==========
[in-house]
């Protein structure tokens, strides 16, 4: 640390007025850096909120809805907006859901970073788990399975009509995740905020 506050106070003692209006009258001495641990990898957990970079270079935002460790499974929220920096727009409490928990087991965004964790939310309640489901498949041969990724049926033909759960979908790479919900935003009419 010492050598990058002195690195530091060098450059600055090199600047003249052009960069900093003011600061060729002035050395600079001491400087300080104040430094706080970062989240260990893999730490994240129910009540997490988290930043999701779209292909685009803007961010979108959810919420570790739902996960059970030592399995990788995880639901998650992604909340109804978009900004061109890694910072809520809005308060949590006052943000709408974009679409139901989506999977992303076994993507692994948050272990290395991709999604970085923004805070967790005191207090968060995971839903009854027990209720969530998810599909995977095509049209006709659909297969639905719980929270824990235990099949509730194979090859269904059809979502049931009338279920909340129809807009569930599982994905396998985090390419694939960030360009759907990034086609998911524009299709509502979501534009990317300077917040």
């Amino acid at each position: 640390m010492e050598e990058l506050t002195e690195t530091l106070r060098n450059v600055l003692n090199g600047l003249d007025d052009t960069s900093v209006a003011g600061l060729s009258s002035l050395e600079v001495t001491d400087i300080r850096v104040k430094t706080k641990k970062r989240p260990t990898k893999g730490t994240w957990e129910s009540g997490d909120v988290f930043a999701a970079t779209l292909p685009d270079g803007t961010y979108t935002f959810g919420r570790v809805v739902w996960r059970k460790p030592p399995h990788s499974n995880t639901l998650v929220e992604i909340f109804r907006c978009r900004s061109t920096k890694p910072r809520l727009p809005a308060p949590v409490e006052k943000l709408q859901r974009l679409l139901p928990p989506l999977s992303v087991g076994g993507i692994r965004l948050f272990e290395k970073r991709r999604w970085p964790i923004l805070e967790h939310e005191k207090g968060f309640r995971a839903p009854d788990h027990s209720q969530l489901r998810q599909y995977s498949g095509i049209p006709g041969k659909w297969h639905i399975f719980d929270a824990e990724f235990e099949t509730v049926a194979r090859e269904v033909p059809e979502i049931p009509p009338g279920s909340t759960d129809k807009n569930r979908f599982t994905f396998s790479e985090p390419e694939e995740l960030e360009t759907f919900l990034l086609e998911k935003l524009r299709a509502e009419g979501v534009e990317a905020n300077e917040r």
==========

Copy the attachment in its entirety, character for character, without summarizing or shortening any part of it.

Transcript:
[in-house]
């Protein structure tokens, strides 16, 4: 640390007025850096909120809805907006859901970073788990399975009509995740905020 506050106070003692209006009258001495641990990898957990970079270079935002460790499974929220920096727009409490928990087991965004964790939310309640489901498949041969990724049926033909759960979908790479919900935003009419 010492050598990058002195690195530091060098450059600055090199600047003249052009960069900093003011600061060729002035050395600079001491400087300080104040430094706080970062989240260990893999730490994240129910009540997490988290930043999701779209292909685009803007961010979108959810919420570790739902996960059970030592399995990788995880639901998650992604909340109804978009900004061109890694910072809520809005308060949590006052943000709408974009679409139901989506999977992303076994993507692994948050272990290395991709999604970085923004805070967790005191207090968060995971839903009854027990209720969530998810599909995977095509049209006709659909297969639905719980929270824990235990099949509730194979090859269904059809979502049931009338279920909340129809807009569930599982994905396998985090390419694939960030360009759907990034086609998911524009299709509502979501534009990317300077917040």
């Amino acid at each position: 640390m010492e050598e990058l506050t002195e690195t530091l106070r060098n450059v600055l003692n090199g600047l003249d007025d052009t960069s900093v209006a003011g600061l060729s009258s002035l050395e600079v001495t001491d400087i300080r850096v104040k430094t706080k641990k970062r989240p260990t990898k893999g730490t994240w957990e129910s009540g997490d909120v988290f930043a999701a970079t779209l292909p685009d270079g803007t961010y979108t935002f959810g919420r570790v809805v739902w996960r059970k460790p030592p399995h990788s499974n995880t639901l998650v929220e992604i909340f109804r907006c978009r900004s061109t920096k890694p910072r809520l727009p809005a308060p949590v409490e006052k943000l709408q859901r974009l679409l139901p928990p989506l999977s992303v087991g076994g993507i692994r965004l948050f272990e290395k970073r991709r999604w970085p964790i923004l805070e967790h939310e005191k207090g968060f309640r995971a839903p009854d788990h027990s209720q969530l489901r998810q599909y995977s498949g095509i049209p006709g041969k659909w297969h639905i399975f719980d929270a824990e990724f235990e099949t509730v049926a194979r090859e269904v033909p059809e979502i049931p009509p009338g279920s909340t759960d129809k807009n569930r979908f599982t994905f396998s790479e985090p390419e694939e995740l960030e360009t759907f919900l990034l086609e998911k935003l524009r299709a509502e009419g979501v534009e990317a905020n300077e917040r």